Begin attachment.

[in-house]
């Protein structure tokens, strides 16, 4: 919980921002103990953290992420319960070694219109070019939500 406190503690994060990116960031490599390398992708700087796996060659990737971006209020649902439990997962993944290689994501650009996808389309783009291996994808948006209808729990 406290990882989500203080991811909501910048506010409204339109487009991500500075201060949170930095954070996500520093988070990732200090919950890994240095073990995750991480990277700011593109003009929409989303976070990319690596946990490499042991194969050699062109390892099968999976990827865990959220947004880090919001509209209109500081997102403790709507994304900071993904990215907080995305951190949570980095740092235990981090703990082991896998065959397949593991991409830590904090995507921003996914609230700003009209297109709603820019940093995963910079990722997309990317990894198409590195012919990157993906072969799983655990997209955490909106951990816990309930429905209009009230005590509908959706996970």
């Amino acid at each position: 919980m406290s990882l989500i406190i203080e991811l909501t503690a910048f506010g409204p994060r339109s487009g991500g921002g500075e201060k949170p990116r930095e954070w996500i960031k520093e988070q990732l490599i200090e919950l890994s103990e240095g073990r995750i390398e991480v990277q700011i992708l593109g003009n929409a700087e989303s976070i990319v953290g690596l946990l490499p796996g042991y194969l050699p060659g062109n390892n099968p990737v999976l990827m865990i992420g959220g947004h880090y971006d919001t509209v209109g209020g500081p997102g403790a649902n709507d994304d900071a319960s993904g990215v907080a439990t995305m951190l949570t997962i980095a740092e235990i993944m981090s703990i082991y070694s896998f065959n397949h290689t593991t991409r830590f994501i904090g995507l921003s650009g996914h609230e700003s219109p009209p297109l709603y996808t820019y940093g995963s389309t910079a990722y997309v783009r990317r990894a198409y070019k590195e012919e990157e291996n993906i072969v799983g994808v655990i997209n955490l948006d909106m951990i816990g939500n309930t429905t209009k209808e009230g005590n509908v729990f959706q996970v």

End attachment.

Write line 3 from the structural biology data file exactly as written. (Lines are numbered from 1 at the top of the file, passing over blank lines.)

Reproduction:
């Amino acid at each position: 919980m406290s990882l989500i406190i203080e991811l909501t503690a910048f506010g409204p994060r339109s487009g991500g921002g500075e201060k949170p990116r930095e954070w996500i960031k520093e988070q990732l490599i200090e919950l890994s103990e240095g073990r995750i390398e991480v990277q700011i992708l593109g003009n929409a700087e989303s976070i990319v953290g690596l946990l490499p796996g042991y194969l050699p060659g062109n390892n099968p990737v999976l990827m865990i992420g959220g947004h880090y971006d919001t509209v209109g209020g500081p997102g403790a649902n709507d994304d900071a319960s993904g990215v907080a439990t995305m951190l949570t997962i980095a740092e235990i993944m981090s703990i082991y070694s896998f065959n397949h290689t593991t991409r830590f994501i904090g995507l921003s650009g996914h609230e700003s219109p009209p297109l709603y996808t820019y940093g995963s389309t910079a990722y997309v783009r990317r990894a198409y070019k590195e012919e990157e291996n993906i072969v799983g994808v655990i997209n955490l948006d909106m951990i816990g939500n309930t429905t209009k209808e009230g005590n509908v729990f959706q996970v």